A Series of Strikes Set to Start In France

French President Emmanuel Macron

When French President Emmanuel Macron was campaigning for his current position, he campaigned on a platform for bringing reforms to the French job market. He wanted to free employers from the burdens that they faced under many of the employment laws on the books in France.

Emmanuel Macron won a decisive victory in the presidential election, and since his inauguration, he has sought to implement portions of his reformist agenda. He began by issuing a series of executive orders making it easier for French companies to hire and dismiss employees. Now, President Macron is set to issue another set of executive orders to reform the employment market, and these planned reforms are drawing the anger of union members throughout France.

The reforms are aimed at the French railway workers. Mr. Macron's reforms call for taking away some job protections and perks from railway workers. The railway workers believe that these reforms are aimed at privatizing the French railway system and eroding union protections throughout France.

In order to express their opposition to Mr. Macron's proposed reforms, the railway workers will be on strike Monday and Tuesday of this week. Only one out of eight high-speed trains will operate during the strike period, and only 20 percent of the local service trains will operate during that time. In addition to this, the railway workers' union plans a three month protest period. During that period, they will slow down rail service two of every five days.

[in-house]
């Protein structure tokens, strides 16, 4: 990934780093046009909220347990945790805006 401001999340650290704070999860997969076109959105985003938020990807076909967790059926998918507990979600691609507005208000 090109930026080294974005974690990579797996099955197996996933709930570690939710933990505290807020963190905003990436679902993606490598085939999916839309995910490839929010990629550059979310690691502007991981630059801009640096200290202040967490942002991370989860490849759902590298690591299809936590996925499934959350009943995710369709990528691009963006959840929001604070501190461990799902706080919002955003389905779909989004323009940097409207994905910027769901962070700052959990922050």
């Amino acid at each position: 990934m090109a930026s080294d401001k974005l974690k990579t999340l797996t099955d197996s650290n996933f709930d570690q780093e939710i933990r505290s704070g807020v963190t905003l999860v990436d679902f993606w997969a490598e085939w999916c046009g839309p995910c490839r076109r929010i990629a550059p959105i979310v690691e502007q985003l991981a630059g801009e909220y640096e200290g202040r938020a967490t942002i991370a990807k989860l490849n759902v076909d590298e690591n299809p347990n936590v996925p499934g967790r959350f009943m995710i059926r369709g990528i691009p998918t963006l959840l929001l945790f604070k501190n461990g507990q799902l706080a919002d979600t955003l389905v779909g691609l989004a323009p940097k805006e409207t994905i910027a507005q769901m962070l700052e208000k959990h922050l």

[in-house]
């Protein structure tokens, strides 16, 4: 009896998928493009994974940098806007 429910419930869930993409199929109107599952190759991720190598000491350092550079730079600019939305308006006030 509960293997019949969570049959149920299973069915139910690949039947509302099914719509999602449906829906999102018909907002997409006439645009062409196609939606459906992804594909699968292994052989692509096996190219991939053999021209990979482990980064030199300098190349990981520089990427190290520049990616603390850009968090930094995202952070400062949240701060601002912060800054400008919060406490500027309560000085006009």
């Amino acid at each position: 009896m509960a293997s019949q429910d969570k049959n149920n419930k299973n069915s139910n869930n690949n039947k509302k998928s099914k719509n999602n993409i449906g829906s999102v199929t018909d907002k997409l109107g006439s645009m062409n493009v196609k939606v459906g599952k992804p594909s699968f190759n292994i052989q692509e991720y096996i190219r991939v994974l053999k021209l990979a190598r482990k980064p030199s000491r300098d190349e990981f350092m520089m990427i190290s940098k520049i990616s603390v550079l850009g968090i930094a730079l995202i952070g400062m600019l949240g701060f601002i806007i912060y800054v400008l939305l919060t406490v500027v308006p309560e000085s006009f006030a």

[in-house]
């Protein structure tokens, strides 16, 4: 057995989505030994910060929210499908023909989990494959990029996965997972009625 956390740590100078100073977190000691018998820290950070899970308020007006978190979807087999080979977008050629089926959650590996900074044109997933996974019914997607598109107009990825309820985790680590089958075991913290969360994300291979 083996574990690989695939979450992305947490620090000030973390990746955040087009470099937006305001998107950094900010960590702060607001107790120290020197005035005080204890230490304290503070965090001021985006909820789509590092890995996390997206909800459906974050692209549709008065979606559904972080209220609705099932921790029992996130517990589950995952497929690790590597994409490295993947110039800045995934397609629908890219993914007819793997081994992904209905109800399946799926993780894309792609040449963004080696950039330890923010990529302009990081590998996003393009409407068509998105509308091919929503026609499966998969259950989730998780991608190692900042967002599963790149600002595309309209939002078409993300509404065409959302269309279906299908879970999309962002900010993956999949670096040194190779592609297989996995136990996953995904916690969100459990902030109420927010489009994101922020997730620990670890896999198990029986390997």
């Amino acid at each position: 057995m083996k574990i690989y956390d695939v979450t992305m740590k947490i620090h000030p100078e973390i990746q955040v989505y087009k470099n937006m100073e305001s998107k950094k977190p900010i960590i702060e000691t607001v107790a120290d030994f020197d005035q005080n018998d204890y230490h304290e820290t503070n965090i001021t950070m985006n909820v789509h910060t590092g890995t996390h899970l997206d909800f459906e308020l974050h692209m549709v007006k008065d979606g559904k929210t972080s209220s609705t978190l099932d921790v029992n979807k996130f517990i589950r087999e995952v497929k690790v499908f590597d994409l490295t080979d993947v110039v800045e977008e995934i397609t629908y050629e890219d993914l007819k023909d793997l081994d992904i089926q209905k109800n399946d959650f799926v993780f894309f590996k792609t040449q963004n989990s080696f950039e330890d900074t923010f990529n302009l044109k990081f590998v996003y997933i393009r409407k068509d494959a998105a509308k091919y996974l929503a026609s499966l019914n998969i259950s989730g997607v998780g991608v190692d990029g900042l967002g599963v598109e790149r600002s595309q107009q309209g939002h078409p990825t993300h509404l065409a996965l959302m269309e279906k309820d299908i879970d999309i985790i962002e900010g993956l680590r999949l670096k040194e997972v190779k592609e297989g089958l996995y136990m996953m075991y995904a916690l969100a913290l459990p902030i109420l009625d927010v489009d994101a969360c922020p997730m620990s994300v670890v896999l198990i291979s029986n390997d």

This is not the only labor unrest that will occur in France during this railway strike period. Other workers' unions are expressing their outrage at governmental reforms, and their workers will be striking as well. This week, garbage collectors, electrical grid workers and members of Air France will be on strike. In addition to this, Air France will go out on strike for another two days on April 10th and 11th.

So far, President Macron's labor reforms have received the support of the majority of those polled in the country. However, his popularity is very low, and support for his reforms has fallen in recent polling. As of the latest polls, support for Mr. Macron's proposals and support for the striking workers is roughly tied.

Analysts believe that if the population backs Mr. Macron's reforms, that the president will succeed over the unions in the long run. However, if support shifts to the union, the reforms will fail.

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